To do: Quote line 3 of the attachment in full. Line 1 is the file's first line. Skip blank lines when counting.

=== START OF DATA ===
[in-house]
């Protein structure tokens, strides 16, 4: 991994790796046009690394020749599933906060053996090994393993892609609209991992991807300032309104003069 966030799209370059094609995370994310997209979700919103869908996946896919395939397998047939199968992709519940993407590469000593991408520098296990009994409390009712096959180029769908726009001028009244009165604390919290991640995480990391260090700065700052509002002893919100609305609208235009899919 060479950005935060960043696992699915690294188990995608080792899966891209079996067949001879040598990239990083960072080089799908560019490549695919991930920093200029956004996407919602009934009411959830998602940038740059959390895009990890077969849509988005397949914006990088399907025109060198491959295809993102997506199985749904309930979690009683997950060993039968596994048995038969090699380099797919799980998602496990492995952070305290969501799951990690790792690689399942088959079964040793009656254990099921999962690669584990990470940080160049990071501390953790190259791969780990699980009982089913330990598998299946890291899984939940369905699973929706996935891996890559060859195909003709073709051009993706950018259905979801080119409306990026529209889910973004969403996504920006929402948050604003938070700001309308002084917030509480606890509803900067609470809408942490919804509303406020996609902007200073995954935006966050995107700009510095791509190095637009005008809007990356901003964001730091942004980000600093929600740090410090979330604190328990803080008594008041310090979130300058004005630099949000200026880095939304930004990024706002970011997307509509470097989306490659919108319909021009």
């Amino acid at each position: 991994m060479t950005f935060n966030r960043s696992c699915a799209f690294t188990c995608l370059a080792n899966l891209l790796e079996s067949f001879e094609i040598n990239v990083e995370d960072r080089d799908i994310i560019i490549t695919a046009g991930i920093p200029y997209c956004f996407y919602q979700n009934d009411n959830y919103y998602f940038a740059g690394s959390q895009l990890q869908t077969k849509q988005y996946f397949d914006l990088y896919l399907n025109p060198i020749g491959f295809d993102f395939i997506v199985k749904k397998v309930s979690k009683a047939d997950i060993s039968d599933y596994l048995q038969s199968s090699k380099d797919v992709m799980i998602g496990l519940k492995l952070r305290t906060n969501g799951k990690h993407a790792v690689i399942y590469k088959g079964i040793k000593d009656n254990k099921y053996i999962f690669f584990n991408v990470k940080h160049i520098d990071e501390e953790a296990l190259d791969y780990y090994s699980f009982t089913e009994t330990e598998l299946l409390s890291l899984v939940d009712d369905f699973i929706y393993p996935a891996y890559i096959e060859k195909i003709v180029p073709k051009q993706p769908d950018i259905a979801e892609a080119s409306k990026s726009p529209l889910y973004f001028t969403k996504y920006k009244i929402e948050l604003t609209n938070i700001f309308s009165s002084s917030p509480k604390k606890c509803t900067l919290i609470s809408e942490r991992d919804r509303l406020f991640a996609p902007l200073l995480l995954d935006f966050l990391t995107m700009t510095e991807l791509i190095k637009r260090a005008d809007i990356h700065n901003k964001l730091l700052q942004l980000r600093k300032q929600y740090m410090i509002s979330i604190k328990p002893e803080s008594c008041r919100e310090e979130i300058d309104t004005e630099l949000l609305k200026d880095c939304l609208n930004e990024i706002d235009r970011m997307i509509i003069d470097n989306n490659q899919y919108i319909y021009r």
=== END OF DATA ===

């Amino acid at each position: 991994m060479t950005f935060n966030r960043s696992c699915a799209f690294t188990c995608l370059a080792n899966l891209l790796e079996s067949f001879e094609i040598n990239v990083e995370d960072r080089d799908i994310i560019i490549t695919a046009g991930i920093p200029y997209c956004f996407y919602q979700n009934d009411n959830y919103y998602f940038a740059g690394s959390q895009l990890q869908t077969k849509q988005y996946f397949d914006l990088y896919l399907n025109p060198i020749g491959f295809d993102f395939i997506v199985k749904k397998v309930s979690k009683a047939d997950i060993s039968d599933y596994l048995q038969s199968s090699k380099d797919v992709m799980i998602g496990l519940k492995l952070r305290t906060n969501g799951k990690h993407a790792v690689i399942y590469k088959g079964i040793k000593d009656n254990k099921y053996i999962f690669f584990n991408v990470k940080h160049i520098d990071e501390e953790a296990l190259d791969y780990y090994s699980f009982t089913e009994t330990e598998l299946l409390s890291l899984v939940d009712d369905f699973i929706y393993p996935a891996y890559i096959e060859k195909i003709v180029p073709k051009q993706p769908d950018i259905a979801e892609a080119s409306k990026s726009p529209l889910y973004f001028t969403k996504y920006k009244i929402e948050l604003t609209n938070i700001f309308s009165s002084s917030p509480k604390k606890c509803t900067l919290i609470s809408e942490r991992d919804r509303l406020f991640a996609p902007l200073l995480l995954d935006f966050l990391t995107m700009t510095e991807l791509i190095k637009r260090a005008d809007i990356h700065n901003k964001l730091l700052q942004l980000r600093k300032q929600y740090m410090i509002s979330i604190k328990p002893e803080s008594c008041r919100e310090e979130i300058d309104t004005e630099l949000l609305k200026d880095c939304l609208n930004e990024i706002d235009r970011m997307i509509i003069d470097n989306n490659q899919y919108i319909y021009r």